Reflections on a Wandering Life.....

Saturday, September 14, 2019

Is Japan Dying? 

This man lives in the same house with his doll, his wife, and his daughter.

The video below outlines a serious problem in current Japanese demographics. Put simply, more people are dying than are being born. If this trend continues, the task of providing for the elderly will place an impossible burden on working people.

For some reason, many young people not only do not want m(any) children, but many of them do not even want to get married. This documentary also discusses briefly a strange fetish some have with the idea of establishing romantic relationship with unreal personages as a substitute for genuine human relationship. This program shows an example of a man who "married" a hologram. Where is this nonsense coming from? I don't know, but it suggests that Japan is becoming far too inbred, and that an infusion of different people with different ideas would be helpful.

So there are two things: One is economic. Japan simply does not have enough young people. But there also seems to be a cultural sickness that is developing a generation of young people terrified of genuine intimacy. The cultural problem underscores the need, but the economic problem is what is going to force action. Japan is going to have to open to many different kinds of people.

So what could stand in the way of this? Well, there is considerable resistance to accepting that which comes from outside as being "Japanese." But even where there is openness, or at least a grudging acceptance of the need for bringing in outsiders, there is a language barrier. Japanese young people are like Americans. They tend to be monolingual. They speak their own language. So young people from other places who want to go to Japan have to bridge that gap.

Fortunately for Japan, Chinese young people are actually quite good at this. When I was teaching in the Software College at Beihang University, we had a hundred interns in Japan. We had a "Japanese Software" major, which allowed students to learn Japanese before they went, but there were students who weren't in that program who just went to Japan and taught themselves Japanese.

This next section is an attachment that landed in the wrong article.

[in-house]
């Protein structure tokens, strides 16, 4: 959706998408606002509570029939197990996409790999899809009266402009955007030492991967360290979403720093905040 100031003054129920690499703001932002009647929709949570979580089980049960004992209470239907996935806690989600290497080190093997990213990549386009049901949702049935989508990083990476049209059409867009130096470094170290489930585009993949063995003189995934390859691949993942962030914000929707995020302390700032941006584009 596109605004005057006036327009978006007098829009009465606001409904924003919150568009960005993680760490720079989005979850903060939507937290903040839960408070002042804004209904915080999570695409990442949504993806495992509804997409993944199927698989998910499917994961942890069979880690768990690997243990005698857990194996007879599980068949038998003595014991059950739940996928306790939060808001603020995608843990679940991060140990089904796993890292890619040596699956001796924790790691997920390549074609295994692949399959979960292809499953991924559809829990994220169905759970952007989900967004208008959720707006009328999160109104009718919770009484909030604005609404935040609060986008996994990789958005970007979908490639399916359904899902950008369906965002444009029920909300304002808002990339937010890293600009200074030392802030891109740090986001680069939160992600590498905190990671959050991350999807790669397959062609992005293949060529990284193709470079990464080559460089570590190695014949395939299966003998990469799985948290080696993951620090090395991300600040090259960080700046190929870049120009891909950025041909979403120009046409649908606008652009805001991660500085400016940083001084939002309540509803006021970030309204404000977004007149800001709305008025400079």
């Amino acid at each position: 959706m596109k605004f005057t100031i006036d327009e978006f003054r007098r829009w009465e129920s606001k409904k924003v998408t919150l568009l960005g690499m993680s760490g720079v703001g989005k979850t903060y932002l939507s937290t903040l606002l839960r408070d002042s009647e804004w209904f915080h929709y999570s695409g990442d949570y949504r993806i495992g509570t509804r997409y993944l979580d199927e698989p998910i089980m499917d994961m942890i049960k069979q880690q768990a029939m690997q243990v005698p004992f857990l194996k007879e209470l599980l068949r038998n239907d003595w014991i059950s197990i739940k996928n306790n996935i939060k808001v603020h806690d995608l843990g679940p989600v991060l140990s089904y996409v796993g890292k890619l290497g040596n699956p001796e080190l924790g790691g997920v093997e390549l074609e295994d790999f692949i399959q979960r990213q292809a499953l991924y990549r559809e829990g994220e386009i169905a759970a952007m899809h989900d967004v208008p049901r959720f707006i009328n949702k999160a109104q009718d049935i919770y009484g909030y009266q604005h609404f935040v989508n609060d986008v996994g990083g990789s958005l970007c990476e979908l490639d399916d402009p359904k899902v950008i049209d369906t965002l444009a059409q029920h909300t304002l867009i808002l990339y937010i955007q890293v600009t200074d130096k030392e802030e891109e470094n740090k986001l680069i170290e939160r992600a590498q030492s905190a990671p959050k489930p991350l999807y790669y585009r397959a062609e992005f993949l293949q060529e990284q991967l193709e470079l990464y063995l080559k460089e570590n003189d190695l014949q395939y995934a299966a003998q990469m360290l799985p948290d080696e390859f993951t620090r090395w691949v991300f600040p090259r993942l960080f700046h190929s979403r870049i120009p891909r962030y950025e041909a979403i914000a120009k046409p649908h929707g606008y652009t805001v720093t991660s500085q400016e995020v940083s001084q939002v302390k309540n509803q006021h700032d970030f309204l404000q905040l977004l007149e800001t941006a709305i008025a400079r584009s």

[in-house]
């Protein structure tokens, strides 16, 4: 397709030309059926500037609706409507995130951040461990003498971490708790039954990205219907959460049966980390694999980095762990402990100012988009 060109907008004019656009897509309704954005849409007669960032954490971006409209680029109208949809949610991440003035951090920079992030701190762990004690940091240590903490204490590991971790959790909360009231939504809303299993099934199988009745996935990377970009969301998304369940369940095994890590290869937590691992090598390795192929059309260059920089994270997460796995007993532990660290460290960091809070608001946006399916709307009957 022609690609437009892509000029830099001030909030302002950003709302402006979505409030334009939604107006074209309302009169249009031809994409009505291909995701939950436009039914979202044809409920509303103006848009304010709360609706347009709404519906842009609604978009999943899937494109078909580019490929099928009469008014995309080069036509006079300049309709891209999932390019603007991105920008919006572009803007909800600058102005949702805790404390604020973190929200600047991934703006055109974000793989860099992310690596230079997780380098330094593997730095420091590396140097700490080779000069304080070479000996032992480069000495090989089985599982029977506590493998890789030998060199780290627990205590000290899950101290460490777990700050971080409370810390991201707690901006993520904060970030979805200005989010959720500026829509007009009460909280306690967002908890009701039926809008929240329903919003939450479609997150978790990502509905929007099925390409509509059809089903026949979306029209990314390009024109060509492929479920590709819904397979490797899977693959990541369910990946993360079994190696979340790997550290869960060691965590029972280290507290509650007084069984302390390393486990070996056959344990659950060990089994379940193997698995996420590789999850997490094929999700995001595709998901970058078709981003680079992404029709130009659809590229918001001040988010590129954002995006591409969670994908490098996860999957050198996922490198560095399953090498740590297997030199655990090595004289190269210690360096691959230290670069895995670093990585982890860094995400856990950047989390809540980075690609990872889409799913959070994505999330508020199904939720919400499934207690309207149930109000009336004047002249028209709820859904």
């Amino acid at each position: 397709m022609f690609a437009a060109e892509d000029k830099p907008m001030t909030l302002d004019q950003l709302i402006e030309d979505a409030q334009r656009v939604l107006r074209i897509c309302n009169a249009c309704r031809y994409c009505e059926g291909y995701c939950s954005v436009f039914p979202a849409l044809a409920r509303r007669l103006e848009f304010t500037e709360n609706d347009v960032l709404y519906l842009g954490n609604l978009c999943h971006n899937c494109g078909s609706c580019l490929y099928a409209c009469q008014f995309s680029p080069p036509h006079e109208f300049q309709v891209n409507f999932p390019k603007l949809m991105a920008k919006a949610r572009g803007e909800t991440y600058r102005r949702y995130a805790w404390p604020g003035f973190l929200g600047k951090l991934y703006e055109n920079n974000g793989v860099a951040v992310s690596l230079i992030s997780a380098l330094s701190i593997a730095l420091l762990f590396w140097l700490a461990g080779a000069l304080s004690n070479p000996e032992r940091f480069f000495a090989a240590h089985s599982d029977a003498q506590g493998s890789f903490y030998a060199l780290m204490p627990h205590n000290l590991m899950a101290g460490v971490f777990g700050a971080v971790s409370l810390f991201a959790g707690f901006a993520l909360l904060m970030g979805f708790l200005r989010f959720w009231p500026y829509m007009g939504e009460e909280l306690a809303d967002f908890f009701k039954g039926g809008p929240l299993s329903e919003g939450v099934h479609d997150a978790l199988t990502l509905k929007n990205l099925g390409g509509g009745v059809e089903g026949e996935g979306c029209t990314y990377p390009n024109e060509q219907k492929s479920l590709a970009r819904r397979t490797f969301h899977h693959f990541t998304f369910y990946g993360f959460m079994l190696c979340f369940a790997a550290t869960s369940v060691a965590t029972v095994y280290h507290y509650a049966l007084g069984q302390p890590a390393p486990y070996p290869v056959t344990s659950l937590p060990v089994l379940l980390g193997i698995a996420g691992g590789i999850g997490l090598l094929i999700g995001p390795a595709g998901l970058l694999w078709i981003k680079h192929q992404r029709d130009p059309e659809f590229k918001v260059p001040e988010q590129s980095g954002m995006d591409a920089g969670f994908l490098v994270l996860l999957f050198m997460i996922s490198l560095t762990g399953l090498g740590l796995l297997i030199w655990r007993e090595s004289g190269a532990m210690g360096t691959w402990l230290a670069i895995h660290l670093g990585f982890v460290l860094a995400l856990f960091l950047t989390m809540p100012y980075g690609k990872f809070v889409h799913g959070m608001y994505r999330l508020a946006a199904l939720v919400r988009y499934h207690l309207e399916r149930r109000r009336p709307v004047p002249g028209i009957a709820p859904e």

Of course it isn't just Chinese young people who are interested in Japan. When I was teaching at the University of Advancing Technology in Arizona, I had students who told me they wanted to go to Japan and write game software. They would tell me how they were studying hiragana. That's a start, but it doesn't quite get you there. I don't know a single one who actually did it.

American young people who are interested in Japan do have an advantage: They can teach English. I don't say that disparagingly. It's not that Americans do not possess the talent required to excel in the business world. It's just that in Japan, you can teach English even if you're Japanese language skills are marginal. But if you want to work in business you have to be really good. In fairness, there are probably lots of Americans in Japan who are like me: they have no interest in going to a big company in Tokyo and working their way up the corporate ladder. But for those from any country who are interested, this is an extraordinary time of opportunity. The video says there are 161 jobs for every 100 people who are interested in finding work.

INSIGHT is a documentary program produced by Channel NewsAsia in Singapore.


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